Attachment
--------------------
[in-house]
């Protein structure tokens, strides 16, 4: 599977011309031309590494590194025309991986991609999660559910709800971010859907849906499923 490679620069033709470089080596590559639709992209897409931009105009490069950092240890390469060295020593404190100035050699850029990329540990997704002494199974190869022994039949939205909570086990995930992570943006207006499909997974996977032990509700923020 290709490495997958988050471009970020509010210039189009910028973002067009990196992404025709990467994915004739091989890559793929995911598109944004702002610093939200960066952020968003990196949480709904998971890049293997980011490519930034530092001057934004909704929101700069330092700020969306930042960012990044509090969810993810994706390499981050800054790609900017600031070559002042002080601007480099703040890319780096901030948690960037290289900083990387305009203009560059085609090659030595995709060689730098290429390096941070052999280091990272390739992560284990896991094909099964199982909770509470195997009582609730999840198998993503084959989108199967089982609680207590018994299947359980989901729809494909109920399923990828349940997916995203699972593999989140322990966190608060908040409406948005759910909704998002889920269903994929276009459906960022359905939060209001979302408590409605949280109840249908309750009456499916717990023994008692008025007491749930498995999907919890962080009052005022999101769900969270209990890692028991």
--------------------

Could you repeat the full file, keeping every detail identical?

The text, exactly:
[in-house]
């Protein structure tokens, strides 16, 4: 599977011309031309590494590194025309991986991609999660559910709800971010859907849906499923 490679620069033709470089080596590559639709992209897409931009105009490069950092240890390469060295020593404190100035050699850029990329540990997704002494199974190869022994039949939205909570086990995930992570943006207006499909997974996977032990509700923020 290709490495997958988050471009970020509010210039189009910028973002067009990196992404025709990467994915004739091989890559793929995911598109944004702002610093939200960066952020968003990196949480709904998971890049293997980011490519930034530092001057934004909704929101700069330092700020969306930042960012990044509090969810993810994706390499981050800054790609900017600031070559002042002080601007480099703040890319780096901030948690960037290289900083990387305009203009560059085609090659030595995709060689730098290429390096941070052999280091990272390739992560284990896991094909099964199982909770509470195997009582609730999840198998993503084959989108199967089982609680207590018994299947359980989901729809494909109920399923990828349940997916995203699972593999989140322990966190608060908040409406948005759910909704998002889920269903994929276009459906960022359905939060209001979302408590409605949280109840249908309750009456499916717990023994008692008025007491749930498995999907919890962080009052005022999101769900969270209990890692028991």